PG&E Power Company Chooses Bankruptcy In Response To California’s Devastating Fires

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By Dan Bacher, RED, GREEN & BLUE

January 15, 2019

PG&E power company chooses bankruptcy in response to California’s devastating fires

This just in from Consumer Watchdog in reaction to PGE’s announcement that they are filing for bankruptcy protection under Chapter 11: “Consumer Watchdog said today that PG&E prematurely filed bankruptcy protection to drive a political bailout of the company and gain leverage over what and when it pays victims of fires it started. Bankruptcy could delay what victims receive from the company for its negligence for years.”

The group said Governor Newsom should appoint a strong pro-consumer president to the Public Utilities Commission as soon as possible to ensure that the response protects ratepayers, taxpayers and fire victims.

“This is a paper crisis based on grossly exaggerated speculative fire claims made by a six-time convicted felon,” said Jamie Court, president of Consumer Watchdog. “PG&E knows it can no longer cry wolf to get a bailout, so this time it is taking hostages in a bankruptcy reorganization. Governor Newsom and the legislature should not give into bankruptcy blackmail and bail out this company at the expense or ratepayers. The Governor should put in charge of the Public Utilities Commission a president who will get to the bottom of the problems at the company and make a solution that best protects ratepayers. Knee jerk responses rather than close examination of PG&E’s fictitious numbers will cost the ratepayers and taxpayers too much. ”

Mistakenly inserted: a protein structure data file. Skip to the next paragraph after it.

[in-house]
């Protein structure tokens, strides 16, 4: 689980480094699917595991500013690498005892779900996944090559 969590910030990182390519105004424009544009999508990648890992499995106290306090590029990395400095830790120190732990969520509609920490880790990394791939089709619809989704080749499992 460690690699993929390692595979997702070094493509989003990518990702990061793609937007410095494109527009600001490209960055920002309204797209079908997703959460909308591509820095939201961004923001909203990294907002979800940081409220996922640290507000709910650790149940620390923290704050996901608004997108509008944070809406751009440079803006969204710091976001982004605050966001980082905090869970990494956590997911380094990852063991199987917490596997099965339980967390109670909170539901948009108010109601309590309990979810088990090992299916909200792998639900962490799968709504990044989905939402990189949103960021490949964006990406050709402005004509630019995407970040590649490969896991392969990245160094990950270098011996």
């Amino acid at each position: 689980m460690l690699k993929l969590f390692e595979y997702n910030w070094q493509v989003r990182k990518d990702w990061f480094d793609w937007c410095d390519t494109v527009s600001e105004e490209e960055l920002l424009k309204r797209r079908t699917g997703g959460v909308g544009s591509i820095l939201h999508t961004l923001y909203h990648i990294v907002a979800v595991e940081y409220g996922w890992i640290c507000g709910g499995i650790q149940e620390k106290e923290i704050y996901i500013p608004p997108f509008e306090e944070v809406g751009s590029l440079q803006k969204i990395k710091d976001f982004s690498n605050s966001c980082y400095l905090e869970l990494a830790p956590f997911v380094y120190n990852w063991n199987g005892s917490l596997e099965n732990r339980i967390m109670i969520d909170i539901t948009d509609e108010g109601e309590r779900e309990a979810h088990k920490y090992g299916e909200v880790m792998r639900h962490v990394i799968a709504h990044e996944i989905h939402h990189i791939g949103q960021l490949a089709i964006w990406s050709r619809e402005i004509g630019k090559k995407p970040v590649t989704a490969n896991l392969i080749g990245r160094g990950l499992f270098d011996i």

Consumer Watchdog noted that PG&E can pay its bills and has no immediate financial crisis. It sought Chapter 11 reorganization protection based on a highly exaggerated speculative claim of $30 billion in fire losses. In reality, responsibilities and costs of the fires will be apportioned between commercial insurance companies, public entities, homeowners’ insurance companies, and the utility. PG&E will only pay for a fraction of its negligence in the end, Consumer Watchdog said, but sought Chapter 11 protection to leverage paying as little as possible.

Consumer Watchdog
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